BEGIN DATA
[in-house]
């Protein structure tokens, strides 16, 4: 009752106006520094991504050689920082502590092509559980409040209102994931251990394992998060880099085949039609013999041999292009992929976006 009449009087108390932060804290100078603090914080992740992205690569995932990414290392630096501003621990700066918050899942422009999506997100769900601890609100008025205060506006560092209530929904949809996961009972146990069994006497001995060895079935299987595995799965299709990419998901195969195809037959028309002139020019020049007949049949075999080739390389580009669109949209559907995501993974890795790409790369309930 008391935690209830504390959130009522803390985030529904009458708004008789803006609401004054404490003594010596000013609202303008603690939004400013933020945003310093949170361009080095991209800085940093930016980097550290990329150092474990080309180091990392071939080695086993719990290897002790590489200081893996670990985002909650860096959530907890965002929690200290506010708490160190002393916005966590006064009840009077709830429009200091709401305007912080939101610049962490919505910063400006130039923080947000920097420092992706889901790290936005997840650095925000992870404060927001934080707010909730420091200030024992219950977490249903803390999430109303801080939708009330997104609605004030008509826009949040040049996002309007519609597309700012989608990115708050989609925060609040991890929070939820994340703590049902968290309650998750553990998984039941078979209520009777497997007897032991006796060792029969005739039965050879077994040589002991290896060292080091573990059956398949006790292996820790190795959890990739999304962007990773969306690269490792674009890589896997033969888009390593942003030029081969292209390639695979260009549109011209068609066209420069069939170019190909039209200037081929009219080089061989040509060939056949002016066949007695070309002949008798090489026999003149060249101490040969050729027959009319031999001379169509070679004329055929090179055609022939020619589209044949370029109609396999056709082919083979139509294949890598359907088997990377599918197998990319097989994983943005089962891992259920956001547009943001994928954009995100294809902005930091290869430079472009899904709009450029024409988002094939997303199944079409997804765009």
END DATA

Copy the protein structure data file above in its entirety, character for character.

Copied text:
[in-house]
């Protein structure tokens, strides 16, 4: 009752106006520094991504050689920082502590092509559980409040209102994931251990394992998060880099085949039609013999041999292009992929976006 009449009087108390932060804290100078603090914080992740992205690569995932990414290392630096501003621990700066918050899942422009999506997100769900601890609100008025205060506006560092209530929904949809996961009972146990069994006497001995060895079935299987595995799965299709990419998901195969195809037959028309002139020019020049007949049949075999080739390389580009669109949209559907995501993974890795790409790369309930 008391935690209830504390959130009522803390985030529904009458708004008789803006609401004054404490003594010596000013609202303008603690939004400013933020945003310093949170361009080095991209800085940093930016980097550290990329150092474990080309180091990392071939080695086993719990290897002790590489200081893996670990985002909650860096959530907890965002929690200290506010708490160190002393916005966590006064009840009077709830429009200091709401305007912080939101610049962490919505910063400006130039923080947000920097420092992706889901790290936005997840650095925000992870404060927001934080707010909730420091200030024992219950977490249903803390999430109303801080939708009330997104609605004030008509826009949040040049996002309007519609597309700012989608990115708050989609925060609040991890929070939820994340703590049902968290309650998750553990998984039941078979209520009777497997007897032991006796060792029969005739039965050879077994040589002991290896060292080091573990059956398949006790292996820790190795959890990739999304962007990773969306690269490792674009890589896997033969888009390593942003030029081969292209390639695979260009549109011209068609066209420069069939170019190909039209200037081929009219080089061989040509060939056949002016066949007695070309002949008798090489026999003149060249101490040969050729027959009319031999001379169509070679004329055929090179055609022939020619589209044949370029109609396999056709082919083979139509294949890598359907088997990377599918197998990319097989994983943005089962891992259920956001547009943001994928954009995100294809902005930091290869430079472009899904709009450029024409988002094939997303199944079409997804765009």